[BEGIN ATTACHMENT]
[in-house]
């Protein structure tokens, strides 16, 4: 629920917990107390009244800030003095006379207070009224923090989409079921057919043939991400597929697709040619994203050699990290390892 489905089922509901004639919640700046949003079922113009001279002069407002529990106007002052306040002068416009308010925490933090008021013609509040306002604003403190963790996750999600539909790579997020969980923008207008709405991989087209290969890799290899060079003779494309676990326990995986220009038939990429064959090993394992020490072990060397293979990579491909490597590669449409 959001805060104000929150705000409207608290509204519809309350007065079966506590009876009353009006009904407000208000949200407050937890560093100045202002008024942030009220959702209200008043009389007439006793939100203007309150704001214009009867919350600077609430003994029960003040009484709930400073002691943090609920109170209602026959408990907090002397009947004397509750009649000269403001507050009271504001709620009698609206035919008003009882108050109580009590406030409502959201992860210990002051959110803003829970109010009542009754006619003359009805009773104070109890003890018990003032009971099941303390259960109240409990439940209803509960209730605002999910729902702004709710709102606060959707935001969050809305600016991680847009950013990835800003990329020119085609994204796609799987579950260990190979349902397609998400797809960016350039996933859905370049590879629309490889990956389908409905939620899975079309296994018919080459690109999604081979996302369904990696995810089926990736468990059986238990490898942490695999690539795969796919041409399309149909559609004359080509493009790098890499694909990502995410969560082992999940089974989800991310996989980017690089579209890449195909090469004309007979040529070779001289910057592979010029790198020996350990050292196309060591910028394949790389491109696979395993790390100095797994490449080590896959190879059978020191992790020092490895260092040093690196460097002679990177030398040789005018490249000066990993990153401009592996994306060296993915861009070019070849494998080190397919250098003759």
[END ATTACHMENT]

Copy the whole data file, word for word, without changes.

[in-house]
């Protein structure tokens, strides 16, 4: 629920917990107390009244800030003095006379207070009224923090989409079921057919043939991400597929697709040619994203050699990290390892 489905089922509901004639919640700046949003079922113009001279002069407002529990106007002052306040002068416009308010925490933090008021013609509040306002604003403190963790996750999600539909790579997020969980923008207008709405991989087209290969890799290899060079003779494309676990326990995986220009038939990429064959090993394992020490072990060397293979990579491909490597590669449409 959001805060104000929150705000409207608290509204519809309350007065079966506590009876009353009006009904407000208000949200407050937890560093100045202002008024942030009220959702209200008043009389007439006793939100203007309150704001214009009867919350600077609430003994029960003040009484709930400073002691943090609920109170209602026959408990907090002397009947004397509750009649000269403001507050009271504001709620009698609206035919008003009882108050109580009590406030409502959201992860210990002051959110803003829970109010009542009754006619003359009805009773104070109890003890018990003032009971099941303390259960109240409990439940209803509960209730605002999910729902702004709710709102606060959707935001969050809305600016991680847009950013990835800003990329020119085609994204796609799987579950260990190979349902397609998400797809960016350039996933859905370049590879629309490889990956389908409905939620899975079309296994018919080459690109999604081979996302369904990696995810089926990736468990059986238990490898942490695999690539795969796919041409399309149909559609004359080509493009790098890499694909990502995410969560082992999940089974989800991310996989980017690089579209890449195909090469004309007979040529070779001289910057592979010029790198020996350990050292196309060591910028394949790389491109696979395993790390100095797994490449080590896959190879059978020191992790020092490895260092040093690196460097002679990177030398040789005018490249000066990993990153401009592996994306060296993915861009070019070849494998080190397919250098003759």